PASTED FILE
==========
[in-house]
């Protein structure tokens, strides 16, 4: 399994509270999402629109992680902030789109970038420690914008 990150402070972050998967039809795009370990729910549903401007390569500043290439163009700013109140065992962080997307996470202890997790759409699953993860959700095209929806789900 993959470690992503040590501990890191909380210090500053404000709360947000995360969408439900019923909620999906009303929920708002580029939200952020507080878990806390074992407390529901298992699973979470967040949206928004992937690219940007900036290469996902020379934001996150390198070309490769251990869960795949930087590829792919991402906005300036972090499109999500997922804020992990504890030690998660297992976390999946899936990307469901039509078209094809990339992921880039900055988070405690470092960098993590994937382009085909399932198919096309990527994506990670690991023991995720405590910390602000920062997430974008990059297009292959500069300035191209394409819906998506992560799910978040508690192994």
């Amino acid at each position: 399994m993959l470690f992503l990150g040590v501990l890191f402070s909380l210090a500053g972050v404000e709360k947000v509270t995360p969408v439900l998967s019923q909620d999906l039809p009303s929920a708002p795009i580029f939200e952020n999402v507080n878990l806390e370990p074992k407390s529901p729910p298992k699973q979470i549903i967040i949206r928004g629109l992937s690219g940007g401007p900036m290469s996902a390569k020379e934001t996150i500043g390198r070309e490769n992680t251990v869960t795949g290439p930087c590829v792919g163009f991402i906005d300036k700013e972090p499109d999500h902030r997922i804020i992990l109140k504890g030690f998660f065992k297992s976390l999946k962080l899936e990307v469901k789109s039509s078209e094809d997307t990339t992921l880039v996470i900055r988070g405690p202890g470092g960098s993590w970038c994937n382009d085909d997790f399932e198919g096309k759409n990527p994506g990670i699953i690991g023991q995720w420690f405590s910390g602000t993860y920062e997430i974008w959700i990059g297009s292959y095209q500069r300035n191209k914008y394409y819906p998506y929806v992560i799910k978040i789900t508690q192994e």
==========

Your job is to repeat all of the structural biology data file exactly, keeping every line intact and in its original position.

[in-house]
């Protein structure tokens, strides 16, 4: 399994509270999402629109992680902030789109970038420690914008 990150402070972050998967039809795009370990729910549903401007390569500043290439163009700013109140065992962080997307996470202890997790759409699953993860959700095209929806789900 993959470690992503040590501990890191909380210090500053404000709360947000995360969408439900019923909620999906009303929920708002580029939200952020507080878990806390074992407390529901298992699973979470967040949206928004992937690219940007900036290469996902020379934001996150390198070309490769251990869960795949930087590829792919991402906005300036972090499109999500997922804020992990504890030690998660297992976390999946899936990307469901039509078209094809990339992921880039900055988070405690470092960098993590994937382009085909399932198919096309990527994506990670690991023991995720405590910390602000920062997430974008990059297009292959500069300035191209394409819906998506992560799910978040508690192994």
């Amino acid at each position: 399994m993959l470690f992503l990150g040590v501990l890191f402070s909380l210090a500053g972050v404000e709360k947000v509270t995360p969408v439900l998967s019923q909620d999906l039809p009303s929920a708002p795009i580029f939200e952020n999402v507080n878990l806390e370990p074992k407390s529901p729910p298992k699973q979470i549903i967040i949206r928004g629109l992937s690219g940007g401007p900036m290469s996902a390569k020379e934001t996150i500043g390198r070309e490769n992680t251990v869960t795949g290439p930087c590829v792919g163009f991402i906005d300036k700013e972090p499109d999500h902030r997922i804020i992990l109140k504890g030690f998660f065992k297992s976390l999946k962080l899936e990307v469901k789109s039509s078209e094809d997307t990339t992921l880039v996470i900055r988070g405690p202890g470092g960098s993590w970038c994937n382009d085909d997790f399932e198919g096309k759409n990527p994506g990670i699953i690991g023991q995720w420690f405590s910390g602000t993860y920062e997430i974008w959700i990059g297009s292959y095209q500069r300035n191209k914008y394409y819906p998506y929806v992560i799910k978040i789900t508690q192994e």